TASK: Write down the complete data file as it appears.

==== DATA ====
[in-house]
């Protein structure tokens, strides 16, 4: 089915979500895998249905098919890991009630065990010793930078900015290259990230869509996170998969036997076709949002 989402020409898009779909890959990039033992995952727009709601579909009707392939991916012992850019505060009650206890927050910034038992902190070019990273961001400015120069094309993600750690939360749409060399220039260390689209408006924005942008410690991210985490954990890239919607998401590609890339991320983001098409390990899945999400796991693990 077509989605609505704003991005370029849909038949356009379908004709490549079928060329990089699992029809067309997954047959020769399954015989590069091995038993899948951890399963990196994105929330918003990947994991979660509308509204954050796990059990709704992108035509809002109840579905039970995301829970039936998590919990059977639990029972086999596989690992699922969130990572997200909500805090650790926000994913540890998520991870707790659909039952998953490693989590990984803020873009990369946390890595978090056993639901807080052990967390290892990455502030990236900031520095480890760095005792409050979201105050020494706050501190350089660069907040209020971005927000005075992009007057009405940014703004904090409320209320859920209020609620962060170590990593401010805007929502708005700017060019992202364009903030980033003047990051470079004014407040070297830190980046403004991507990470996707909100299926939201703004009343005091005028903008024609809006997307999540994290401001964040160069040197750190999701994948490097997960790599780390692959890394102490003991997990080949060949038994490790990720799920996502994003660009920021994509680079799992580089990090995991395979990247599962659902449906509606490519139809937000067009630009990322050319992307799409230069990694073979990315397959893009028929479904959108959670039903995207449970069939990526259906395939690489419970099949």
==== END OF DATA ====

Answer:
[in-house]
């Protein structure tokens, strides 16, 4: 089915979500895998249905098919890991009630065990010793930078900015290259990230869509996170998969036997076709949002 989402020409898009779909890959990039033992995952727009709601579909009707392939991916012992850019505060009650206890927050910034038992902190070019990273961001400015120069094309993600750690939360749409060399220039260390689209408006924005942008410690991210985490954990890239919607998401590609890339991320983001098409390990899945999400796991693990 077509989605609505704003991005370029849909038949356009379908004709490549079928060329990089699992029809067309997954047959020769399954015989590069091995038993899948951890399963990196994105929330918003990947994991979660509308509204954050796990059990709704992108035509809002109840579905039970995301829970039936998590919990059977639990029972086999596989690992699922969130990572997200909500805090650790926000994913540890998520991870707790659909039952998953490693989590990984803020873009990369946390890595978090056993639901807080052990967390290892990455502030990236900031520095480890760095005792409050979201105050020494706050501190350089660069907040209020971005927000005075992009007057009405940014703004904090409320209320859920209020609620962060170590990593401010805007929502708005700017060019992202364009903030980033003047990051470079004014407040070297830190980046403004991507990470996707909100299926939201703004009343005091005028903008024609809006997307999540994290401001964040160069040197750190999701994948490097997960790599780390692959890394102490003991997990080949060949038994490790990720799920996502994003660009920021994509680079799992580089990090995991395979990247599962659902449906509606490519139809937000067009630009990322050319992307799409230069990694073979990315397959893009028929479904959108959670039903995207449970069939990526259906395939690489419970099949």